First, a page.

Formaldehyde — #5 In "Top 10 Toxic Ingredients Used By The Fossil Fuel Industries" Series
This is part of a 10-part series on the “Top 10 Toxic Ingredients Used By The Fossil Fuel Industries.” Read, share, and check in tomorrow for the next part, which will focus on pet coke.
Formaldehyde is a carcinogen with known links to leukemia and rare nasopharyngeall cancers, according to the International Agency for Research on Cancer. Formaldehyde is highly toxic regardless of method of intake. It is a potent allergen and genotoxin. Studies have linked spontaneous abortions, congenital malformations, low birth weights, infertility, and endometriosis to formaldehyde exposure. Epidemiological studies link exposure to formaldehyde to DNA alteration. It is also contributes to ground-level ozone.
Formaldehyde is commonly used in “fracking” — although, the industry does not report the details of its use.
In 2006, the fracking industry was granted waivers from federal clean air and water regulations (known as “The Halliburton Loophole”) — since then, it has operated with few, if any, reporting requirements regarding the chemicals it uses. (The waiver was promoted by the Bush-Cheney White House; Cheney, of course, was the former CEO of Halliburton).
Independent studies, however, have detected dangerous levels of formaldehyde in both wastewater and ambient air emissions from fracking operations. One researcher, with the Houston Advanced Research Center, said reading from one test site in north Texas, “astoundingly high,” and, “I’ve never heard of ambient (formaldehyde) concentrations that high… except in Brazil.”
The designation of formaldehyde as a dangerous ingredient in fossil fuel production has been vigorously contested by both the fossil fuel industry and by the members of the US Congress who receive huge funds from the industry.
In 2009, Koch Industries, one of the nation’s largest fossil fuel companies, lobbied against the EPA’s proposed declaration that formaldehyde “should be treated as [a] known human carcinogen.” The largest recipients of oil and gas industry contributions in the US Congress, including Senators James Inhofe and David Vitter, also lobbied extensively against the designation.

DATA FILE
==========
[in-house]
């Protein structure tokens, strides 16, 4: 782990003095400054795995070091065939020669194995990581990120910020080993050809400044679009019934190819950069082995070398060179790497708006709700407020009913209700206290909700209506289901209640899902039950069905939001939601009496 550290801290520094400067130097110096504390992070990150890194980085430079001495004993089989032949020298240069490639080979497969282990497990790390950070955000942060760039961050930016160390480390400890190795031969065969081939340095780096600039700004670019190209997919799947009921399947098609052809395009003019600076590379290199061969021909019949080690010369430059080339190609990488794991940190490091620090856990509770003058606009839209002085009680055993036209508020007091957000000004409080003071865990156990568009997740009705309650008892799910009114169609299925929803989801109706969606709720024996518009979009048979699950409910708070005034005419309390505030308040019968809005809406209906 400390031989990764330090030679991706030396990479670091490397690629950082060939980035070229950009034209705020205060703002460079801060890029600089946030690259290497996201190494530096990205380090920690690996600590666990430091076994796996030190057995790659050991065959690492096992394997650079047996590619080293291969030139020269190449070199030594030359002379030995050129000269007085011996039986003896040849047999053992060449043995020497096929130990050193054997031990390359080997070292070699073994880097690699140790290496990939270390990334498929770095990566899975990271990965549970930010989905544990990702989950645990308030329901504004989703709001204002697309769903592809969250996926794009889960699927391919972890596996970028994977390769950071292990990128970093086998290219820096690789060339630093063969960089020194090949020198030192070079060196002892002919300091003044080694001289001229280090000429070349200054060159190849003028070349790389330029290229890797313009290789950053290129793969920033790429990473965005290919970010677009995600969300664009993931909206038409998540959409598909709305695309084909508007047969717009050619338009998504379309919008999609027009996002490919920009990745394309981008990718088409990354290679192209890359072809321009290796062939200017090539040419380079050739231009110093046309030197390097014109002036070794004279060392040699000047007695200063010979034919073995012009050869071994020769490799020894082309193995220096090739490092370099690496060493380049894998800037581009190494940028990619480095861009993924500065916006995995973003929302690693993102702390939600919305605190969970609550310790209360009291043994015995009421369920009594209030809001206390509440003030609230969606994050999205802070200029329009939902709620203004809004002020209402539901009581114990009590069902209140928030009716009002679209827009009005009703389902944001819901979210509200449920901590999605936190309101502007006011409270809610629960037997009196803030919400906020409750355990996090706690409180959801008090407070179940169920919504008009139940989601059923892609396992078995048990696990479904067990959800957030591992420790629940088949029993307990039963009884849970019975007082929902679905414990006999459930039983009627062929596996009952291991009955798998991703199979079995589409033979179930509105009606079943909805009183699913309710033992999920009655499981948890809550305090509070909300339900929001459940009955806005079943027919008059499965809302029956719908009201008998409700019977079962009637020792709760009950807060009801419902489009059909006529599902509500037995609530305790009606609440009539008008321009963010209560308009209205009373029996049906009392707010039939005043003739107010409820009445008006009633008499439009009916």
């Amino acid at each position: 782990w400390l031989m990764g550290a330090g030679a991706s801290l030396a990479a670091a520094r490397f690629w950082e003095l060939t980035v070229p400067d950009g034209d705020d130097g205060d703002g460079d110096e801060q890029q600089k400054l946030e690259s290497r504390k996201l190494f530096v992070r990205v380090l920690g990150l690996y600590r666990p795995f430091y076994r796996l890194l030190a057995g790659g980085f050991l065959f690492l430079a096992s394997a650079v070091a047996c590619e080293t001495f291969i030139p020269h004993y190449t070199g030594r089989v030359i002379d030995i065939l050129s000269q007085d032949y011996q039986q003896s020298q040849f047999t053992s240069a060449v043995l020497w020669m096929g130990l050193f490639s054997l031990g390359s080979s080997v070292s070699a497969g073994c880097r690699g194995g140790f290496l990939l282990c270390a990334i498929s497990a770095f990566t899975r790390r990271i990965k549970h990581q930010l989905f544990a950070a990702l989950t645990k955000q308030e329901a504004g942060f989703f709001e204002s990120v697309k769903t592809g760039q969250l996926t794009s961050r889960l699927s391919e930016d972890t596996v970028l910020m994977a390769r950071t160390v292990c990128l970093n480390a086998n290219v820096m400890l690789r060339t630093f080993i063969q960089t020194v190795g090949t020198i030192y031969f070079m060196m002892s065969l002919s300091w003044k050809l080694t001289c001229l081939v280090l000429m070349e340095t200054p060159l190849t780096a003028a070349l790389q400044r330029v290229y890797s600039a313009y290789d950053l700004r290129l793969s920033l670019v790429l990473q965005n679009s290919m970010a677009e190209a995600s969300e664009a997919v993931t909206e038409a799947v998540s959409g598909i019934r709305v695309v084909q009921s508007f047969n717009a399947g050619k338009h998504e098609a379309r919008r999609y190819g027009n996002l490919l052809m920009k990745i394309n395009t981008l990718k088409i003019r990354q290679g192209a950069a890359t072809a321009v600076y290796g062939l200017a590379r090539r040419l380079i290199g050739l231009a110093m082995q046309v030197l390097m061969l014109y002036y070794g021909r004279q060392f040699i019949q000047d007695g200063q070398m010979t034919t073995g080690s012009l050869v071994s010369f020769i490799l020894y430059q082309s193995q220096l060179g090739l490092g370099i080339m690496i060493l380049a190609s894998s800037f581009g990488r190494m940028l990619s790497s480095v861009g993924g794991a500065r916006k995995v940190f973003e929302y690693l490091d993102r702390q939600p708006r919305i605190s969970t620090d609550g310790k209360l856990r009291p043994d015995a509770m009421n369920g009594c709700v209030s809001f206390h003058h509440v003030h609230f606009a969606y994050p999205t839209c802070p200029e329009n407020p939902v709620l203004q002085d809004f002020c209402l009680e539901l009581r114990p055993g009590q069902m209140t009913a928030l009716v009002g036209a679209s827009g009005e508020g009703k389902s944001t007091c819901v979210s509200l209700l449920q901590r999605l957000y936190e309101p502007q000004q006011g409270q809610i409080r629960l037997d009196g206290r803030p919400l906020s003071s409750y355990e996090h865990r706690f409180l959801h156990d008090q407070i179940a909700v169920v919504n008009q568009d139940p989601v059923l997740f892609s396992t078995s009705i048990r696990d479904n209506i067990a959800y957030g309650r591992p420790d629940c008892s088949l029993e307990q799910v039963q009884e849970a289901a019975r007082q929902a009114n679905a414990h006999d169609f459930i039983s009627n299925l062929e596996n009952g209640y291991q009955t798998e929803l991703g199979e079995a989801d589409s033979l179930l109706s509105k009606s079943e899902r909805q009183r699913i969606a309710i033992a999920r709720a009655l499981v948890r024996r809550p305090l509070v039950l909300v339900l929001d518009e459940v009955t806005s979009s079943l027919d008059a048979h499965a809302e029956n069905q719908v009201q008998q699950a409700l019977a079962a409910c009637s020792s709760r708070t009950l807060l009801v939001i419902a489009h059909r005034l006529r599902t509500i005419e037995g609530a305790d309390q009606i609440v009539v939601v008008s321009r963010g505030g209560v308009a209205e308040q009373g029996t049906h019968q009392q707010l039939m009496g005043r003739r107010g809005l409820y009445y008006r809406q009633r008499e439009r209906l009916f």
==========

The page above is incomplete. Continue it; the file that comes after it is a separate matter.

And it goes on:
Vitter, indeed, accepts money directly from the formaldehyde industry. According to Talking Points Memo, his election campaign received about $20,500 in 2009 from companies that produce large amounts of formaldehyde waste in Louisiana. His preferences for the people of Louisiana are clear, and they aren’t the avoidance of cancer.
Note From The Author
There are many reasons to reject fossil fuels now, after 200 years of their reign as society’s primary energy source.
History will articulate both the benefits provided to human society derived from fossil fuel energy technologies from 1750 to the present — and the extensive costs.
In addition to transportation, electricity, industrial power, military, and medical applications; fossil fuel technologies are also a core element behind war, political unrest, human rights abuses, extreme and permanent environmental degradation, and human disease.
Perhaps the most important historical legacy of fossil fuels, however, will be their collective role as the chief protagonist behind what may be the most urgent long-term global crisis in human history: greenhouse gas–induced climate change.
It is my hope that this list, focusing on immediate public health risks (apart from climate change), serves as an adjunct to the myriad other reasons to end the use of fossil fuels — all of them — completely.
The ten ‘ingredients’ listed in this article are not intended as an exclusive list. The major fossil fuels (oil, coal, gas) each use hundreds, if not thousands, of chemicals — often not disclosed — many of which are highly dangerous to human health. Attempting a comprehensive list of all the harmful chemicals used willingly by the oil, coal, and gas industries would be far beyond the scope of this blog series.
This article, rather, represents some of the more commonly cited toxic ingredients in the public literature; a ‘starting point’ in reviewing the overall public health dangers inherent across the spectrum in all three major fossil fuel extraction industries: oil, coal, and natural gas.
New York City
Image Credit: formaldehyde via Shutterstock
Stay tuned for the remaining 4 of the top 10 toxic ingredients used by the fossil fuel industries.